Madame Roland Quotes

Oh Liberty! Liberty! What crimes are committed in your name!

If we do not die for liberty, we shall soon have nothing left to do but weep for her.

The more I see of men, the more I admire dogs. – Jeanne

It is impossible to rise to freedom, from the midst of corruptions, without strong convulsions. They are the salutary crises of a serious disease. We are in want of a terrible political fever, to carry off our foul humors.

It is for the wise people who delight in humanity, praise justice, despise their flatterers, and respect the truth.

The feeble howl with the wolves, bray with the asses, and bleat with the sheep.

The feeble tremble before opinion, the foolish defy it, the wise judge it, the skillful direct it.

It would have cost me more trouble to escape from injustice, than it does to submit to it.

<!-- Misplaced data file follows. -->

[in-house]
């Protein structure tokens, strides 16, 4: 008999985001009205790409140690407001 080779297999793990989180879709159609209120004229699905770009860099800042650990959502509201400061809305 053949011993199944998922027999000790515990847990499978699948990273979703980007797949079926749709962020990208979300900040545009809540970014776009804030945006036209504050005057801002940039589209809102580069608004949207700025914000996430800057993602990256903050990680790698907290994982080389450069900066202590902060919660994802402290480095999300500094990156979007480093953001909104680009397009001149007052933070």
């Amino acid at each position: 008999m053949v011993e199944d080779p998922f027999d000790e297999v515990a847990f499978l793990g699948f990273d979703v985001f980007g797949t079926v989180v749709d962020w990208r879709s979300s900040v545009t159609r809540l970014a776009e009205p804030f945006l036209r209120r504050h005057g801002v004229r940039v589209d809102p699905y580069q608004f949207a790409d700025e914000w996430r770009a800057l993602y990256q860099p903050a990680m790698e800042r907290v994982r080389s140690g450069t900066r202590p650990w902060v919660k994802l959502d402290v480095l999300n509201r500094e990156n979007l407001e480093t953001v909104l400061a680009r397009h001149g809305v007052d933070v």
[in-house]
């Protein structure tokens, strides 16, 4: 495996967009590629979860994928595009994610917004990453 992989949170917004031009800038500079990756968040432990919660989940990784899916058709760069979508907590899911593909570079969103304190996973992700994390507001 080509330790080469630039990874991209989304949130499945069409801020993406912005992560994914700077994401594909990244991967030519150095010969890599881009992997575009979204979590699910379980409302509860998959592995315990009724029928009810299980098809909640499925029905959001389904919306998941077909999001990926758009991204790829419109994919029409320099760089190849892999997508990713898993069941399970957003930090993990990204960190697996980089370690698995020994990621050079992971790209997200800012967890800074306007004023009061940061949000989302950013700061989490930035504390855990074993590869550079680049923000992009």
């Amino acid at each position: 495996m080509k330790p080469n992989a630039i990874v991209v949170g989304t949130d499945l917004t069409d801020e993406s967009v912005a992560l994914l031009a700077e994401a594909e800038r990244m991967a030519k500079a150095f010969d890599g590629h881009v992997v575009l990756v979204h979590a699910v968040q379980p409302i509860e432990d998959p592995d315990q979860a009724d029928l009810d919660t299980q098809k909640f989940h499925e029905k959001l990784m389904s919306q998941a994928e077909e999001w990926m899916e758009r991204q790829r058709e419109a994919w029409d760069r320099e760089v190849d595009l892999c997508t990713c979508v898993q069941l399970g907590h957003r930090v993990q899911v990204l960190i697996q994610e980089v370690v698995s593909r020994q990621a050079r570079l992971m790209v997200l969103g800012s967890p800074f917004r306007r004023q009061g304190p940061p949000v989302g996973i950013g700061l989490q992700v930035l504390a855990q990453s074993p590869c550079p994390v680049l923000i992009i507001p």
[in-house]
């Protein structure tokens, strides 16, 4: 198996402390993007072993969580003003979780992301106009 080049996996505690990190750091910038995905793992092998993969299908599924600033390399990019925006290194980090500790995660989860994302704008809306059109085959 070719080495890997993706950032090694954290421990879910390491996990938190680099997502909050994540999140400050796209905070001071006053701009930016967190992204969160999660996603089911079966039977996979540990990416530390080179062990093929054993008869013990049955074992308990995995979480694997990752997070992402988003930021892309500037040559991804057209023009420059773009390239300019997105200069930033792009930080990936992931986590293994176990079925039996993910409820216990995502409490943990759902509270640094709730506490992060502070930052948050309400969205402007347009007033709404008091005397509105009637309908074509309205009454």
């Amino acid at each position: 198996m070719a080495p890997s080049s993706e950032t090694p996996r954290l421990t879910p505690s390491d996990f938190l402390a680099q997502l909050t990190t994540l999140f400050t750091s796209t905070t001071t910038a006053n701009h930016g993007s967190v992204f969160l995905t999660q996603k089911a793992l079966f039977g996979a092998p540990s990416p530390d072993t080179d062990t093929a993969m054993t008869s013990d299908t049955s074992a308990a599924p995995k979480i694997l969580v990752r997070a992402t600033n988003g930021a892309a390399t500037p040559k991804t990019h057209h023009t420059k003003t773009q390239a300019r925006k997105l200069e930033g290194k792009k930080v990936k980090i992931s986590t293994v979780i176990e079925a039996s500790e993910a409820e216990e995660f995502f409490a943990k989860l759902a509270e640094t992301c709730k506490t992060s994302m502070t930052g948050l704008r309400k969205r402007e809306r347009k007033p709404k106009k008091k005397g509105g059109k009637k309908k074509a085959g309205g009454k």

Ennui is the disease of hearts without feeling, and of minds without resources.

People who know how to employ themselves, always find leisure moments, while those who do nothing are forever in a hurry.

Selfishness, not love, is the actuating motive of the gallant.

A fondness for satire indicates a mind pleased with irritating others; for myself, I never could find amusement in killing flies.

I was not always free from melancholy; but even melancholy had its charms.

I have been reading Madame Roland’s memoirs and have come to the conclusion that she was a very over-rated woman; snobbish, vain, sentimental, envious – rather a German type. Her last days before her execution were spent in chronicling petty social snubs or triumphs of many years back. She was a democrat chiefly from envy of the noblesse.

Deep joy is a serene and sober emotion, rarely evinced in open merriment.